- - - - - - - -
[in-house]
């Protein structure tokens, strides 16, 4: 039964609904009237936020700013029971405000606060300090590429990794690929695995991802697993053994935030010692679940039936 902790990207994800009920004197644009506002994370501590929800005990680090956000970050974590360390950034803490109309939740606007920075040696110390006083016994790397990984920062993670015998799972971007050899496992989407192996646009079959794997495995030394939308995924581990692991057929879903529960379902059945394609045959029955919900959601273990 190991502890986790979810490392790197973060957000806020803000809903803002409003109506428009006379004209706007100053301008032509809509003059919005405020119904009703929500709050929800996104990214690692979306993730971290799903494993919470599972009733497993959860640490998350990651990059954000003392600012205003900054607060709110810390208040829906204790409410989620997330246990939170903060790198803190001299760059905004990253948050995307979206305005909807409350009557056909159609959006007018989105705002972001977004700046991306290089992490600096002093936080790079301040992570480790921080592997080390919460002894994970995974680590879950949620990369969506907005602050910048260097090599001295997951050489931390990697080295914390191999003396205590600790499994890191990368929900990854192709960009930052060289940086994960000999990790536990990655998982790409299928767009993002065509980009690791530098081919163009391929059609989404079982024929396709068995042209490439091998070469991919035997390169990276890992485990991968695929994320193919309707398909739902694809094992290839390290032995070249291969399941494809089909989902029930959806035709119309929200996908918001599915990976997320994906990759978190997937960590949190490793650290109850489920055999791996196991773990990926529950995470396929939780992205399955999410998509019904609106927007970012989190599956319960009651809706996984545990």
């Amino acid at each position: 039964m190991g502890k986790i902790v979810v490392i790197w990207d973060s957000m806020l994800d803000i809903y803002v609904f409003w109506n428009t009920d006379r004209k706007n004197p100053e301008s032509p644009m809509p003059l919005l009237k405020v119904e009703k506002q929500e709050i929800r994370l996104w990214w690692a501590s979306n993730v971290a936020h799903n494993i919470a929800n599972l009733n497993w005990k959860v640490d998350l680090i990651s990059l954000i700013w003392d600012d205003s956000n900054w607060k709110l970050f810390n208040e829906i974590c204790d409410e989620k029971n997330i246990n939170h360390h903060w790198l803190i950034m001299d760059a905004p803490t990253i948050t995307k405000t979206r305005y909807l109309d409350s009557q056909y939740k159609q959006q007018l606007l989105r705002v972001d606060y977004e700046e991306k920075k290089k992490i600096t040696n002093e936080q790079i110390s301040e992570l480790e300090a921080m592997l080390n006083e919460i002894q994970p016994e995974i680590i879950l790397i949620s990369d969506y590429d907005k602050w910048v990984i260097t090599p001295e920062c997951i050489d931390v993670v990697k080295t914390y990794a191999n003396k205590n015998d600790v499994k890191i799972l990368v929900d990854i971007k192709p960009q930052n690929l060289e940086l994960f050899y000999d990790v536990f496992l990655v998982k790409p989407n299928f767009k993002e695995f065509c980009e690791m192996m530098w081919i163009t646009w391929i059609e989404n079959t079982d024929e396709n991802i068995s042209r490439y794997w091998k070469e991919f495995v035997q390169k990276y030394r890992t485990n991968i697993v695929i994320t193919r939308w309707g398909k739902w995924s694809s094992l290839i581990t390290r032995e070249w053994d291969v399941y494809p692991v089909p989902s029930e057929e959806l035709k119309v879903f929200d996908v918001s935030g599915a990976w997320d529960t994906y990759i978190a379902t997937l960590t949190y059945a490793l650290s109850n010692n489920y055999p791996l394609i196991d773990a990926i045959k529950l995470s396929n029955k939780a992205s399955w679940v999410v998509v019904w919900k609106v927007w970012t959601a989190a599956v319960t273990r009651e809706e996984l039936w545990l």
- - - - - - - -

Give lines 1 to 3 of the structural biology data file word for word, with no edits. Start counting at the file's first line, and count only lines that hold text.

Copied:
[in-house]
């Protein structure tokens, strides 16, 4: 039964609904009237936020700013029971405000606060300090590429990794690929695995991802697993053994935030010692679940039936 902790990207994800009920004197644009506002994370501590929800005990680090956000970050974590360390950034803490109309939740606007920075040696110390006083016994790397990984920062993670015998799972971007050899496992989407192996646009079959794997495995030394939308995924581990692991057929879903529960379902059945394609045959029955919900959601273990 190991502890986790979810490392790197973060957000806020803000809903803002409003109506428009006379004209706007100053301008032509809509003059919005405020119904009703929500709050929800996104990214690692979306993730971290799903494993919470599972009733497993959860640490998350990651990059954000003392600012205003900054607060709110810390208040829906204790409410989620997330246990939170903060790198803190001299760059905004990253948050995307979206305005909807409350009557056909159609959006007018989105705002972001977004700046991306290089992490600096002093936080790079301040992570480790921080592997080390919460002894994970995974680590879950949620990369969506907005602050910048260097090599001295997951050489931390990697080295914390191999003396205590600790499994890191990368929900990854192709960009930052060289940086994960000999990790536990990655998982790409299928767009993002065509980009690791530098081919163009391929059609989404079982024929396709068995042209490439091998070469991919035997390169990276890992485990991968695929994320193919309707398909739902694809094992290839390290032995070249291969399941494809089909989902029930959806035709119309929200996908918001599915990976997320994906990759978190997937960590949190490793650290109850489920055999791996196991773990990926529950995470396929939780992205399955999410998509019904609106927007970012989190599956319960009651809706996984545990």
């Amino acid at each position: 039964m190991g502890k986790i902790v979810v490392i790197w990207d973060s957000m806020l994800d803000i809903y803002v609904f409003w109506n428009t009920d006379r004209k706007n004197p100053e301008s032509p644009m809509p003059l919005l009237k405020v119904e009703k506002q929500e709050i929800r994370l996104w990214w690692a501590s979306n993730v971290a936020h799903n494993i919470a929800n599972l009733n497993w005990k959860v640490d998350l680090i990651s990059l954000i700013w003392d600012d205003s956000n900054w607060k709110l970050f810390n208040e829906i974590c204790d409410e989620k029971n997330i246990n939170h360390h903060w790198l803190i950034m001299d760059a905004p803490t990253i948050t995307k405000t979206r305005y909807l109309d409350s009557q056909y939740k159609q959006q007018l606007l989105r705002v972001d606060y977004e700046e991306k920075k290089k992490i600096t040696n002093e936080q790079i110390s301040e992570l480790e300090a921080m592997l080390n006083e919460i002894q994970p016994e995974i680590i879950l790397i949620s990369d969506y590429d907005k602050w910048v990984i260097t090599p001295e920062c997951i050489d931390v993670v990697k080295t914390y990794a191999n003396k205590n015998d600790v499994k890191i799972l990368v929900d990854i971007k192709p960009q930052n690929l060289e940086l994960f050899y000999d990790v536990f496992l990655v998982k790409p989407n299928f767009k993002e695995f065509c980009e690791m192996m530098w081919i163009t646009w391929i059609e989404n079959t079982d024929e396709n991802i068995s042209r490439y794997w091998k070469e991919f495995v035997q390169k990276y030394r890992t485990n991968i697993v695929i994320t193919r939308w309707g398909k739902w995924s694809s094992l290839i581990t390290r032995e070249w053994d291969v399941y494809p692991v089909p989902s029930e057929e959806l035709k119309v879903f929200d996908v918001s935030g599915a990976w997320d529960t994906y990759i978190a379902t997937l960590t949190y059945a490793l650290s109850n010692n489920y055999p791996l394609i196991d773990a990926i045959k529950l995470s396929n029955k939780a992205s399955w679940v999410v998509v019904w919900k609106v927007w970012t959601a989190a599956v319960t273990r009651e809706e996984l039936w545990l």